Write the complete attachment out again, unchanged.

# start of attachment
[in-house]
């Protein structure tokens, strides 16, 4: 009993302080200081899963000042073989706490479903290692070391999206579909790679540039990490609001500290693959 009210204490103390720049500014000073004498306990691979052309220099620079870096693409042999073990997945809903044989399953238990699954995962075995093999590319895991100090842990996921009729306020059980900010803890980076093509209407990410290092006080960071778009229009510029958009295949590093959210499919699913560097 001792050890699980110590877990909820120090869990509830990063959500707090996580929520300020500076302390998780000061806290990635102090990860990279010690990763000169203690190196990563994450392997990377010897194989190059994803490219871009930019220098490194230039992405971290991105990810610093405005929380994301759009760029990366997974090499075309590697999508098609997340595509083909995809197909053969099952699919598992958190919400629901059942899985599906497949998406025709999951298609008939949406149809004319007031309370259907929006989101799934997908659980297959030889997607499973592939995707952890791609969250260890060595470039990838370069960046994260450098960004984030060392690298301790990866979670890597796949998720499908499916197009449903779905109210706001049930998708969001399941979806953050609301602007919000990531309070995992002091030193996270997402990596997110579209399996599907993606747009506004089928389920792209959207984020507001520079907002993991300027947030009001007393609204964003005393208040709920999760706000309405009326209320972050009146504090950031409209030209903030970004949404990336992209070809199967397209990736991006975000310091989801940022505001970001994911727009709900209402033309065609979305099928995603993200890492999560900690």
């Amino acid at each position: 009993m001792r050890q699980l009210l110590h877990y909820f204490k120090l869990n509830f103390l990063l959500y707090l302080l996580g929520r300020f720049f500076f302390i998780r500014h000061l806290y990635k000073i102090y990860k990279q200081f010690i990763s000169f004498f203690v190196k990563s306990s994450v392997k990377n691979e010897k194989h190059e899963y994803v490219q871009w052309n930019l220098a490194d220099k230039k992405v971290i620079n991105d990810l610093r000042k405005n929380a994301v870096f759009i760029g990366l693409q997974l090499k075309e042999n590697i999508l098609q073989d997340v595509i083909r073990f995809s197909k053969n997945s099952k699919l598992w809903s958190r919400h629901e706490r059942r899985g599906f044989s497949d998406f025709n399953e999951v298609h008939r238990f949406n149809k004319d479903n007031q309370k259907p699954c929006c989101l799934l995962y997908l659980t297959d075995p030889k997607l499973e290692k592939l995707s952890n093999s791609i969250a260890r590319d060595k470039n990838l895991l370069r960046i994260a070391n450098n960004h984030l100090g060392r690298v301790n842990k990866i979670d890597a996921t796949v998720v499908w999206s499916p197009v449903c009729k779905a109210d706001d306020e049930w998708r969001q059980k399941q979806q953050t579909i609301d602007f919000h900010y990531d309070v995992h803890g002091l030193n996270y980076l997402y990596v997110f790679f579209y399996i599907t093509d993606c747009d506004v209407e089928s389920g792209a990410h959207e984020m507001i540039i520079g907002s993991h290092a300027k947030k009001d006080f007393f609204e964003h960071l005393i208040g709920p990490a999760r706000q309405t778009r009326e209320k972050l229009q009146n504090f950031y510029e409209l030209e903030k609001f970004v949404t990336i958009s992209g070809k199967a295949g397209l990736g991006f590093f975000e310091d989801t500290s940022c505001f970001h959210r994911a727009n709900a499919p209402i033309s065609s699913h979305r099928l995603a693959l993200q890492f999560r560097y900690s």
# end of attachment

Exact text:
[in-house]
């Protein structure tokens, strides 16, 4: 009993302080200081899963000042073989706490479903290692070391999206579909790679540039990490609001500290693959 009210204490103390720049500014000073004498306990691979052309220099620079870096693409042999073990997945809903044989399953238990699954995962075995093999590319895991100090842990996921009729306020059980900010803890980076093509209407990410290092006080960071778009229009510029958009295949590093959210499919699913560097 001792050890699980110590877990909820120090869990509830990063959500707090996580929520300020500076302390998780000061806290990635102090990860990279010690990763000169203690190196990563994450392997990377010897194989190059994803490219871009930019220098490194230039992405971290991105990810610093405005929380994301759009760029990366997974090499075309590697999508098609997340595509083909995809197909053969099952699919598992958190919400629901059942899985599906497949998406025709999951298609008939949406149809004319007031309370259907929006989101799934997908659980297959030889997607499973592939995707952890791609969250260890060595470039990838370069960046994260450098960004984030060392690298301790990866979670890597796949998720499908499916197009449903779905109210706001049930998708969001399941979806953050609301602007919000990531309070995992002091030193996270997402990596997110579209399996599907993606747009506004089928389920792209959207984020507001520079907002993991300027947030009001007393609204964003005393208040709920999760706000309405009326209320972050009146504090950031409209030209903030970004949404990336992209070809199967397209990736991006975000310091989801940022505001970001994911727009709900209402033309065609979305099928995603993200890492999560900690």
């Amino acid at each position: 009993m001792r050890q699980l009210l110590h877990y909820f204490k120090l869990n509830f103390l990063l959500y707090l302080l996580g929520r300020f720049f500076f302390i998780r500014h000061l806290y990635k000073i102090y990860k990279q200081f010690i990763s000169f004498f203690v190196k990563s306990s994450v392997k990377n691979e010897k194989h190059e899963y994803v490219q871009w052309n930019l220098a490194d220099k230039k992405v971290i620079n991105d990810l610093r000042k405005n929380a994301v870096f759009i760029g990366l693409q997974l090499k075309e042999n590697i999508l098609q073989d997340v595509i083909r073990f995809s197909k053969n997945s099952k699919l598992w809903s958190r919400h629901e706490r059942r899985g599906f044989s497949d998406f025709n399953e999951v298609h008939r238990f949406n149809k004319d479903n007031q309370k259907p699954c929006c989101l799934l995962y997908l659980t297959d075995p030889k997607l499973e290692k592939l995707s952890n093999s791609i969250a260890r590319d060595k470039n990838l895991l370069r960046i994260a070391n450098n960004h984030l100090g060392r690298v301790n842990k990866i979670d890597a996921t796949v998720v499908w999206s499916p197009v449903c009729k779905a109210d706001d306020e049930w998708r969001q059980k399941q979806q953050t579909i609301d602007f919000h900010y990531d309070v995992h803890g002091l030193n996270y980076l997402y990596v997110f790679f579209y399996i599907t093509d993606c747009d506004v209407e089928s389920g792209a990410h959207e984020m507001i540039i520079g907002s993991h290092a300027k947030k009001d006080f007393f609204e964003h960071l005393i208040g709920p990490a999760r706000q309405t778009r009326e209320k972050l229009q009146n504090f950031y510029e409209l030209e903030k609001f970004v949404t990336i958009s992209g070809k199967a295949g397209l990736g991006f590093f975000e310091d989801t500290s940022c505001f970001h959210r994911a727009n709900a499919p209402i033309s065609s699913h979305r099928l995603a693959l993200q890492f999560r560097y900690s």